My experience being part of the Rillito River Project was an amazing one. Originally from Los Angeles and now a Tucson resident, The Rillito River Project exposed me to a lot of valuable information about the environment and inspired me to learn more. Our experience began at Biosphere #2. We spoke to many different scientists about their work and our group was given a tour of the biosphere. The thing about the Biosphere is that you have to think of it as a living thing you are able to walk through and semi control. It’s a very cool experiment.
After our 4 days at the Biosphere we headed down to Cuenca Los Ojos in the Chiricahua Mountains. We stayed at the Coronado Ranch, an amazing place. Valer Austin has many acres of land both on the U.S. and Mexican side of the border. She invited us to see what she has done to raise the water table and reestablish native grasses on her land by building simple rock dams called gabions. We also had a chance to see how the border not only keeps people from their natural migration but also keeps animals from their natural migration. Being on the Coronado Ranch and meeting with Valer was a very inspiring experience. We had the opportunity to see what one person can do to make a huge change for the better.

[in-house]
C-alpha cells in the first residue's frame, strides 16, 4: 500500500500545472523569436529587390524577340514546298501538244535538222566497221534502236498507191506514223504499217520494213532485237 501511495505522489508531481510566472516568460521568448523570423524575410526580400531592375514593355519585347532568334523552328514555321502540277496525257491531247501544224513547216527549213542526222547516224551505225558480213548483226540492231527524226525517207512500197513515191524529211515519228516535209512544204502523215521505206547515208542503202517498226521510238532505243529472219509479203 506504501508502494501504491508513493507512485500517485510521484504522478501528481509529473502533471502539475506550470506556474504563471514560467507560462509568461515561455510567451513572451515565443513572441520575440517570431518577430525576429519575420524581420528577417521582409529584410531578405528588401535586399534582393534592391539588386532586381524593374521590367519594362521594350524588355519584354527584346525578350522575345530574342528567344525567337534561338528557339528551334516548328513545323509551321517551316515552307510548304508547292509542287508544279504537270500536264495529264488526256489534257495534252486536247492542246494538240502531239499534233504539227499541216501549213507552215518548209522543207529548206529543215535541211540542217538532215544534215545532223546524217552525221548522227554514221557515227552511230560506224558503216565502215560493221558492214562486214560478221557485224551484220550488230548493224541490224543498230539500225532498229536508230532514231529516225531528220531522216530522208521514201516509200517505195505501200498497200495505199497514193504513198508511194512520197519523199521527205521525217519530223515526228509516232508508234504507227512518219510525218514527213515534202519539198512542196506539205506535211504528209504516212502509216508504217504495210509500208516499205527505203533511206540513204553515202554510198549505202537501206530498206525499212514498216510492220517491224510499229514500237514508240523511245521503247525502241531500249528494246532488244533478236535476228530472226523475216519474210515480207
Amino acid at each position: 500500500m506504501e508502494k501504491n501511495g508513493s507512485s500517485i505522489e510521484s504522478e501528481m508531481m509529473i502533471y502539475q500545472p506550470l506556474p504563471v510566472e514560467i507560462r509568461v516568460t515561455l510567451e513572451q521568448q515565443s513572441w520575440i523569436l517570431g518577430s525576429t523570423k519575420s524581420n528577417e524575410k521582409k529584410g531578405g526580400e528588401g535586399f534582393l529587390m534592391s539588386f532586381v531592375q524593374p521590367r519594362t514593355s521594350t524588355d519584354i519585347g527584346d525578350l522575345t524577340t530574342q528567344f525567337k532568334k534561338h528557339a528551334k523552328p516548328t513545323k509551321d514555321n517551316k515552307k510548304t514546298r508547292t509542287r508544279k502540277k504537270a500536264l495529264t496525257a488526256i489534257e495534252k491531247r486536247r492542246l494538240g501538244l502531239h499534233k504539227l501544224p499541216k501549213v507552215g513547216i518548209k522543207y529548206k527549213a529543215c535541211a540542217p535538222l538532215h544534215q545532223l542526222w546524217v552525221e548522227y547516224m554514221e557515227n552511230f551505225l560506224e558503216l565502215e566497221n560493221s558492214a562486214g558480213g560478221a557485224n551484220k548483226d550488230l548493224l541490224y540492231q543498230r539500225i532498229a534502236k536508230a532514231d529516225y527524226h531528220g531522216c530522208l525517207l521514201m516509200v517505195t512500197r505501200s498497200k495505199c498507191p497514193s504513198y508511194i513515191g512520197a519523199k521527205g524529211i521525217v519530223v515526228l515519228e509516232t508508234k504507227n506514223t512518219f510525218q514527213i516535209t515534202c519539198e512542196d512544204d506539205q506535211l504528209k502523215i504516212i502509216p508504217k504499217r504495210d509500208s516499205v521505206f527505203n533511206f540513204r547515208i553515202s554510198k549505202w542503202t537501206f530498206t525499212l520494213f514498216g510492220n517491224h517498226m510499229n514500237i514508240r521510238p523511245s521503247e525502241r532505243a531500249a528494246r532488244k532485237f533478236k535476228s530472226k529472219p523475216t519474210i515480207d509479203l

I learned a lot from this experience. With this new knowledge I would like to use my skills as an artist to share it with others. I feel that if people knew more about how climate change is effecting our environment they would be willing to make the necessary changes. The first project I have in mind is to create a painting of the Mexican Free Tail bat. It lives in Tucson six months out of the year and helps our local farmers control the bug population. It also eats mosquitoes and is a delight to have as a summer resident. I would then love to make my painting into a large-scale mural that the people of Tucson can appreciate and learn from. This is the project I would like to do as a direct result of my Rillito River Project, Art Lab, experience.